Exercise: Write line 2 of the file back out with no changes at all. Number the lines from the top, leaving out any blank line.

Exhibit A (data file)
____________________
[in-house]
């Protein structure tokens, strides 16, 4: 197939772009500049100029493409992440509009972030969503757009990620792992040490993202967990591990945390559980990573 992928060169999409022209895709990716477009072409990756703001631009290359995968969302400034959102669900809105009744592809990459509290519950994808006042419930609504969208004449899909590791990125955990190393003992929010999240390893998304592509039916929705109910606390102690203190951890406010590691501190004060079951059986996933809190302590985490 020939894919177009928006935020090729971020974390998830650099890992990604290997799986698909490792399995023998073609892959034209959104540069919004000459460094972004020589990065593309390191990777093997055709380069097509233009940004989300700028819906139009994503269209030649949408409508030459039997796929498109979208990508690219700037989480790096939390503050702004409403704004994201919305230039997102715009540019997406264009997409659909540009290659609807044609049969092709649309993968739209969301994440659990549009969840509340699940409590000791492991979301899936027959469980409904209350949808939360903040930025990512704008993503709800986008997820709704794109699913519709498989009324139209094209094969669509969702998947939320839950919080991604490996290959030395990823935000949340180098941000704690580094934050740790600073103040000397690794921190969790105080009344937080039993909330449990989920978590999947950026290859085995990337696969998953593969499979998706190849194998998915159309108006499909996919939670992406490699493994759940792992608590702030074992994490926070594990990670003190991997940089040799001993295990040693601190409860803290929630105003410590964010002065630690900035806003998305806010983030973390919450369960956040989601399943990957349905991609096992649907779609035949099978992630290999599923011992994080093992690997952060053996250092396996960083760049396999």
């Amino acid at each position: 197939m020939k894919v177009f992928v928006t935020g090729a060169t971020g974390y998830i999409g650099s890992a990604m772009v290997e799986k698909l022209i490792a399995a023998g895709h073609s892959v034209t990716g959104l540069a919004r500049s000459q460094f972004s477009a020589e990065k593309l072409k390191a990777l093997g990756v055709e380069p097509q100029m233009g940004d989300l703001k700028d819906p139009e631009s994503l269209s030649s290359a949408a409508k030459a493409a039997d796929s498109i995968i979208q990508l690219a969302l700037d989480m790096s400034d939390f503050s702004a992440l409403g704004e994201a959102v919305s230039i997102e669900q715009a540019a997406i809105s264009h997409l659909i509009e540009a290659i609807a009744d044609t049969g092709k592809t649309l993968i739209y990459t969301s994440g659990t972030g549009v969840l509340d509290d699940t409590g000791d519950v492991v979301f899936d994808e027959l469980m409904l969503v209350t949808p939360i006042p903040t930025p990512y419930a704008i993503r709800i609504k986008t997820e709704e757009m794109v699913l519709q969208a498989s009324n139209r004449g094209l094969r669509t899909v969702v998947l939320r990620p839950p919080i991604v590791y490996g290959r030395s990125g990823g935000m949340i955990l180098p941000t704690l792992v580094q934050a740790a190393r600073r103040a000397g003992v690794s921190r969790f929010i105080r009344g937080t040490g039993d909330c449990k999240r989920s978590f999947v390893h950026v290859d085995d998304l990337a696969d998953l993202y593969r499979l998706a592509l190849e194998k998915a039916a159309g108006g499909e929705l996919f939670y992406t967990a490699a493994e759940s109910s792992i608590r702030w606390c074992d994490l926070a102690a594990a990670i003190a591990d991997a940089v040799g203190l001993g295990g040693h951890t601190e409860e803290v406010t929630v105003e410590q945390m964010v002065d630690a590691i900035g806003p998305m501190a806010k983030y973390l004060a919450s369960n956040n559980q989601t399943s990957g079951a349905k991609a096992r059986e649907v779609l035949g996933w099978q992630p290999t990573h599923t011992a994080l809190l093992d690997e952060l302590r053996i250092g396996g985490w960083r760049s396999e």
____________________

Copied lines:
């Protein structure tokens, strides 16, 4: 197939772009500049100029493409992440509009972030969503757009990620792992040490993202967990591990945390559980990573 992928060169999409022209895709990716477009072409990756703001631009290359995968969302400034959102669900809105009744592809990459509290519950994808006042419930609504969208004449899909590791990125955990190393003992929010999240390893998304592509039916929705109910606390102690203190951890406010590691501190004060079951059986996933809190302590985490 020939894919177009928006935020090729971020974390998830650099890992990604290997799986698909490792399995023998073609892959034209959104540069919004000459460094972004020589990065593309390191990777093997055709380069097509233009940004989300700028819906139009994503269209030649949408409508030459039997796929498109979208990508690219700037989480790096939390503050702004409403704004994201919305230039997102715009540019997406264009997409659909540009290659609807044609049969092709649309993968739209969301994440659990549009969840509340699940409590000791492991979301899936027959469980409904209350949808939360903040930025990512704008993503709800986008997820709704794109699913519709498989009324139209094209094969669509969702998947939320839950919080991604490996290959030395990823935000949340180098941000704690580094934050740790600073103040000397690794921190969790105080009344937080039993909330449990989920978590999947950026290859085995990337696969998953593969499979998706190849194998998915159309108006499909996919939670992406490699493994759940792992608590702030074992994490926070594990990670003190991997940089040799001993295990040693601190409860803290929630105003410590964010002065630690900035806003998305806010983030973390919450369960956040989601399943990957349905991609096992649907779609035949099978992630290999599923011992994080093992690997952060053996250092396996960083760049396999």